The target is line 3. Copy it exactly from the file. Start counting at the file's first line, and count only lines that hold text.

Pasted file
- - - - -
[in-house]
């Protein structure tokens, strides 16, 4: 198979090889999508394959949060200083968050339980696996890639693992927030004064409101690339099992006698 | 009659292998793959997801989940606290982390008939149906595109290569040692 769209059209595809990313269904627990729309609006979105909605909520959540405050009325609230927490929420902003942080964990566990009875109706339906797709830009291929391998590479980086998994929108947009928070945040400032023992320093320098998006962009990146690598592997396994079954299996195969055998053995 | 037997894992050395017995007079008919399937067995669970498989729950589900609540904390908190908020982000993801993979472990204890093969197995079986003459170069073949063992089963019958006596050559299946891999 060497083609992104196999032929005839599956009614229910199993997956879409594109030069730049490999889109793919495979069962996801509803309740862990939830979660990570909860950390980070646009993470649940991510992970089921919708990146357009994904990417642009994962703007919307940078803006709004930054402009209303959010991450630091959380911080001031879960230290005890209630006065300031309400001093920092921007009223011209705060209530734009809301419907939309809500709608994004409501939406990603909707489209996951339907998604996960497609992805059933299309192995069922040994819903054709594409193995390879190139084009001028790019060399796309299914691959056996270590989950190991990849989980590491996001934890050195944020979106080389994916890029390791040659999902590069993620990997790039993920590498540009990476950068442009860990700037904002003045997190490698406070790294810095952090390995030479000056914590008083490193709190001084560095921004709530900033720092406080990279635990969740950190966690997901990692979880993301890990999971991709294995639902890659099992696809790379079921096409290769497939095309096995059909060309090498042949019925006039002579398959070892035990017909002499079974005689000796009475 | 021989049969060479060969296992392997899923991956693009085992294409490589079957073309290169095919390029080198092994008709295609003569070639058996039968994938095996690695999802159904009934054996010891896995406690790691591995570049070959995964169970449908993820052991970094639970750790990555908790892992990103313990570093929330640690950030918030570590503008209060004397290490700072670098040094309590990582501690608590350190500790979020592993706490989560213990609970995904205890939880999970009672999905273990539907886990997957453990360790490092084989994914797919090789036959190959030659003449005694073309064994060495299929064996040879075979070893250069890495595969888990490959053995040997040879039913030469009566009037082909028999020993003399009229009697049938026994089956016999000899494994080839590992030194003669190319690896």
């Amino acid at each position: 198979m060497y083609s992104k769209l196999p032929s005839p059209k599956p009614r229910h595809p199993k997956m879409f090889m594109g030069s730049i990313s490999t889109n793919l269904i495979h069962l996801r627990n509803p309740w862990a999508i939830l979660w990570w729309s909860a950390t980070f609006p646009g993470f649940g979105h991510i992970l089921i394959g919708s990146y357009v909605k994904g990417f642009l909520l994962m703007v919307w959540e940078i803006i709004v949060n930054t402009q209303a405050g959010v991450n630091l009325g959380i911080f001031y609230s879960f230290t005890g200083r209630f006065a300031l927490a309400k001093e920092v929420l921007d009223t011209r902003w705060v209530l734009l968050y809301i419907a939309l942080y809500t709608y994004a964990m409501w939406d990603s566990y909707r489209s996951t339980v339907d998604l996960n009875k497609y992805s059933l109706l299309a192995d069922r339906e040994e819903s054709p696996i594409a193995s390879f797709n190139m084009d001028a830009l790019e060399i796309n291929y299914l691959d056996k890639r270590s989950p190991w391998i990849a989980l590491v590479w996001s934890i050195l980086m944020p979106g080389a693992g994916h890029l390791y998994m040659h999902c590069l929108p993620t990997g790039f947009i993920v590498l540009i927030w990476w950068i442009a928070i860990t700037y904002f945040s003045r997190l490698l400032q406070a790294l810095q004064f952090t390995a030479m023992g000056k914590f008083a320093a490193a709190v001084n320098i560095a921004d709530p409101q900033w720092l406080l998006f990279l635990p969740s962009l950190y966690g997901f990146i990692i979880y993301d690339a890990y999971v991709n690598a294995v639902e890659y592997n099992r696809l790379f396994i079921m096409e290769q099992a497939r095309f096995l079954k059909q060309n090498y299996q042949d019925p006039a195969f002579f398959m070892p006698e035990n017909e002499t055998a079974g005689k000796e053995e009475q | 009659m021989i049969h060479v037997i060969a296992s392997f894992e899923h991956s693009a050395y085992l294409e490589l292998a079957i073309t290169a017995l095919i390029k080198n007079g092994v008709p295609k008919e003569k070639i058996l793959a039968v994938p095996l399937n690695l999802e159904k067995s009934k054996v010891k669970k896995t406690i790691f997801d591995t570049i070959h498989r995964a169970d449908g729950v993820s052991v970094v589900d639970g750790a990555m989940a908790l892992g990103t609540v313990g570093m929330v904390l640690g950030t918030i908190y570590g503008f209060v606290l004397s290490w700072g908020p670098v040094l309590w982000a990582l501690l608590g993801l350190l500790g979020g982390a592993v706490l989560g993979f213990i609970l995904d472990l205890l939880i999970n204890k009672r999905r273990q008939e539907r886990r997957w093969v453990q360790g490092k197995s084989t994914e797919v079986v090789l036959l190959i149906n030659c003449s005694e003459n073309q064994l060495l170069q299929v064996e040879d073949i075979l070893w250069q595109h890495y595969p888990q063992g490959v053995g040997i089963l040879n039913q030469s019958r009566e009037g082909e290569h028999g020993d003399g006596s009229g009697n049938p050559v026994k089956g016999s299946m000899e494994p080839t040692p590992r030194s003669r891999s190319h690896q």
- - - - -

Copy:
């Amino acid at each position: 198979m060497y083609s992104k769209l196999p032929s005839p059209k599956p009614r229910h595809p199993k997956m879409f090889m594109g030069s730049i990313s490999t889109n793919l269904i495979h069962l996801r627990n509803p309740w862990a999508i939830l979660w990570w729309s909860a950390t980070f609006p646009g993470f649940g979105h991510i992970l089921i394959g919708s990146y357009v909605k994904g990417f642009l909520l994962m703007v919307w959540e940078i803006i709004v949060n930054t402009q209303a405050g959010v991450n630091l009325g959380i911080f001031y609230s879960f230290t005890g200083r209630f006065a300031l927490a309400k001093e920092v929420l921007d009223t011209r902003w705060v209530l734009l968050y809301i419907a939309l942080y809500t709608y994004a964990m409501w939406d990603s566990y909707r489209s996951t339980v339907d998604l996960n009875k497609y992805s059933l109706l299309a192995d069922r339906e040994e819903s054709p696996i594409a193995s390879f797709n190139m084009d001028a830009l790019e060399i796309n291929y299914l691959d056996k890639r270590s989950p190991w391998i990849a989980l590491v590479w996001s934890i050195l980086m944020p979106g080389a693992g994916h890029l390791y998994m040659h999902c590069l929108p993620t990997g790039f947009i993920v590498l540009i927030w990476w950068i442009a928070i860990t700037y904002f945040s003045r997190l490698l400032q406070a790294l810095q004064f952090t390995a030479m023992g000056k914590f008083a320093a490193a709190v001084n320098i560095a921004d709530p409101q900033w720092l406080l998006f990279l635990p969740s962009l950190y966690g997901f990146i990692i979880y993301d690339a890990y999971v991709n690598a294995v639902e890659y592997n099992r696809l790379f396994i079921m096409e290769q099992a497939r095309f096995l079954k059909q060309n090498y299996q042949d019925p006039a195969f002579f398959m070892p006698e035990n017909e002499t055998a079974g005689k000796e053995e009475q | 009659m021989i049969h060479v037997i060969a296992s392997f894992e899923h991956s693009a050395y085992l294409e490589l292998a079957i073309t290169a017995l095919i390029k080198n007079g092994v008709p295609k008919e003569k070639i058996l793959a039968v994938p095996l399937n690695l999802e159904k067995s009934k054996v010891k669970k896995t406690i790691f997801d591995t570049i070959h498989r995964a169970d449908g729950v993820s052991v970094v589900d639970g750790a990555m989940a908790l892992g990103t609540v313990g570093m929330v904390l640690g950030t918030i908190y570590g503008f209060v606290l004397s290490w700072g908020p670098v040094l309590w982000a990582l501690l608590g993801l350190l500790g979020g982390a592993v706490l989560g993979f213990i609970l995904d472990l205890l939880i999970n204890k009672r999905r273990q008939e539907r886990r997957w093969v453990q360790g490092k197995s084989t994914e797919v079986v090789l036959l190959i149906n030659c003449s005694e003459n073309q064994l060495l170069q299929v064996e040879d073949i075979l070893w250069q595109h890495y595969p888990q063992g490959v053995g040997i089963l040879n039913q030469s019958r009566e009037g082909e290569h028999g020993d003399g006596s009229g009697n049938p050559v026994k089956g016999s299946m000899e494994p080839t040692p590992r030194s003669r891999s190319h690896q």